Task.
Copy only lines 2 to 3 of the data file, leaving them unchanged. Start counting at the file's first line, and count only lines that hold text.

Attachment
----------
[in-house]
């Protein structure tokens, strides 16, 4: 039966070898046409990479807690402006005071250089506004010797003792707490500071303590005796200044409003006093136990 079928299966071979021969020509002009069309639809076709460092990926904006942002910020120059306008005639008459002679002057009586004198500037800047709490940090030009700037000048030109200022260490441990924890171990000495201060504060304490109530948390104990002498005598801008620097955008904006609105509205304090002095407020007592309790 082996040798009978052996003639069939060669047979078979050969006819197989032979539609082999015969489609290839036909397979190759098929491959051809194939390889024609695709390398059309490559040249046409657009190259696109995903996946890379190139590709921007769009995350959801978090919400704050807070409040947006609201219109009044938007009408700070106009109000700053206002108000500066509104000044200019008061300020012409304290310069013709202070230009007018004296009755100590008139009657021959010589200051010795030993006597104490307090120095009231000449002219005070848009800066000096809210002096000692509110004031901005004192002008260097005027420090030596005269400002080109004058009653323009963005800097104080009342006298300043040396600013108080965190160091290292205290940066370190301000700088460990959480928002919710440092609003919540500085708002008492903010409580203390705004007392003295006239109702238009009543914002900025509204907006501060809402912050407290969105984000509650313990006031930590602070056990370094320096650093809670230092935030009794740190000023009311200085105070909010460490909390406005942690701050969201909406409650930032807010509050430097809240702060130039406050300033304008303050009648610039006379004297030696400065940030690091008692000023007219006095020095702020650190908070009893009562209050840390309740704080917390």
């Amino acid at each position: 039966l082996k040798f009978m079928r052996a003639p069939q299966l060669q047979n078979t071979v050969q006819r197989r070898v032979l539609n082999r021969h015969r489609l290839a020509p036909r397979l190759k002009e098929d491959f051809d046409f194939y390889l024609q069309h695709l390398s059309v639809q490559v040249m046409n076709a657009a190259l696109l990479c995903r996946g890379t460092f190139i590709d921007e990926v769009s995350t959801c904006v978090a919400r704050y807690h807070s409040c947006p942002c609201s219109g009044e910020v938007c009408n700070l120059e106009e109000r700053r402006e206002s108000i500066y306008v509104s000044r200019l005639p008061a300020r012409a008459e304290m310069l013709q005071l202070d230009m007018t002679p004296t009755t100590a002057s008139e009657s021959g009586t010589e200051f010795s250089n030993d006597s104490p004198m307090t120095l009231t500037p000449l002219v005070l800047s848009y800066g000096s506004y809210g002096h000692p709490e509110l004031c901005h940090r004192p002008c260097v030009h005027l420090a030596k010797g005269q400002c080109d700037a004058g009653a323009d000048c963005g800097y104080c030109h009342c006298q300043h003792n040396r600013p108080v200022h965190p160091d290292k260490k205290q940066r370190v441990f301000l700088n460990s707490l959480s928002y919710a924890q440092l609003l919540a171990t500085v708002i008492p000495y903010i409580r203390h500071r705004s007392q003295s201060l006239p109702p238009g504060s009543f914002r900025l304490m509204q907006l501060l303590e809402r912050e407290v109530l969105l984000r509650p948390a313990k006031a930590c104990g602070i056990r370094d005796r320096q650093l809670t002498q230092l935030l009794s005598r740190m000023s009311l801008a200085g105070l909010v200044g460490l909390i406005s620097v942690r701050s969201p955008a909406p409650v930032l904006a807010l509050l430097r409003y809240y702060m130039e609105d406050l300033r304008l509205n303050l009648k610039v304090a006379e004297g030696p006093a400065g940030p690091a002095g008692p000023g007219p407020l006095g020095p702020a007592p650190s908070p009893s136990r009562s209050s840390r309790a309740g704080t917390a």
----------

């Protein structure tokens, strides 16, 4: 039966070898046409990479807690402006005071250089506004010797003792707490500071303590005796200044409003006093136990 079928299966071979021969020509002009069309639809076709460092990926904006942002910020120059306008005639008459002679002057009586004198500037800047709490940090030009700037000048030109200022260490441990924890171990000495201060504060304490109530948390104990002498005598801008620097955008904006609105509205304090002095407020007592309790 082996040798009978052996003639069939060669047979078979050969006819197989032979539609082999015969489609290839036909397979190759098929491959051809194939390889024609695709390398059309490559040249046409657009190259696109995903996946890379190139590709921007769009995350959801978090919400704050807070409040947006609201219109009044938007009408700070106009109000700053206002108000500066509104000044200019008061300020012409304290310069013709202070230009007018004296009755100590008139009657021959010589200051010795030993006597104490307090120095009231000449002219005070848009800066000096809210002096000692509110004031901005004192002008260097005027420090030596005269400002080109004058009653323009963005800097104080009342006298300043040396600013108080965190160091290292205290940066370190301000700088460990959480928002919710440092609003919540500085708002008492903010409580203390705004007392003295006239109702238009009543914002900025509204907006501060809402912050407290969105984000509650313990006031930590602070056990370094320096650093809670230092935030009794740190000023009311200085105070909010460490909390406005942690701050969201909406409650930032807010509050430097809240702060130039406050300033304008303050009648610039006379004297030696400065940030690091008692000023007219006095020095702020650190908070009893009562209050840390309740704080917390």
């Amino acid at each position: 039966l082996k040798f009978m079928r052996a003639p069939q299966l060669q047979n078979t071979v050969q006819r197989r070898v032979l539609n082999r021969h015969r489609l290839a020509p036909r397979l190759k002009e098929d491959f051809d046409f194939y390889l024609q069309h695709l390398s059309v639809q490559v040249m046409n076709a657009a190259l696109l990479c995903r996946g890379t460092f190139i590709d921007e990926v769009s995350t959801c904006v978090a919400r704050y807690h807070s409040c947006p942002c609201s219109g009044e910020v938007c009408n700070l120059e106009e109000r700053r402006e206002s108000i500066y306008v509104s000044r200019l005639p008061a300020r012409a008459e304290m310069l013709q005071l202070d230009m007018t002679p004296t009755t100590a002057s008139e009657s021959g009586t010589e200051f010795s250089n030993d006597s104490p004198m307090t120095l009231t500037p000449l002219v005070l800047s848009y800066g000096s506004y809210g002096h000692p709490e509110l004031c901005h940090r004192p002008c260097v030009h005027l420090a030596k010797g005269q400002c080109d700037a004058g009653a323009d000048c963005g800097y104080c030109h009342c006298q300043h003792n040396r600013p108080v200022h965190p160091d290292k260490k205290q940066r370190v441990f301000l700088n460990s707490l959480s928002y919710a924890q440092l609003l919540a171990t500085v708002i008492p000495y903010i409580r203390h500071r705004s007392q003295s201060l006239p109702p238009g504060s009543f914002r900025l304490m509204q907006l501060l303590e809402r912050e407290v109530l969105l984000r509650p948390a313990k006031a930590c104990g602070i056990r370094d005796r320096q650093l809670t002498q230092l935030l009794s005598r740190m000023s009311l801008a200085g105070l909010v200044g460490l909390i406005s620097v942690r701050s969201p955008a909406p409650v930032l904006a807010l509050l430097r409003y809240y702060m130039e609105d406050l300033r304008l509205n303050l009648k610039v304090a006379e004297g030696p006093a400065g940030p690091a002095g008692p000023g007219p407020l006095g020095p702020a007592p650190s908070p009893s136990r009562s209050s840390r309790a309740g704080t917390a």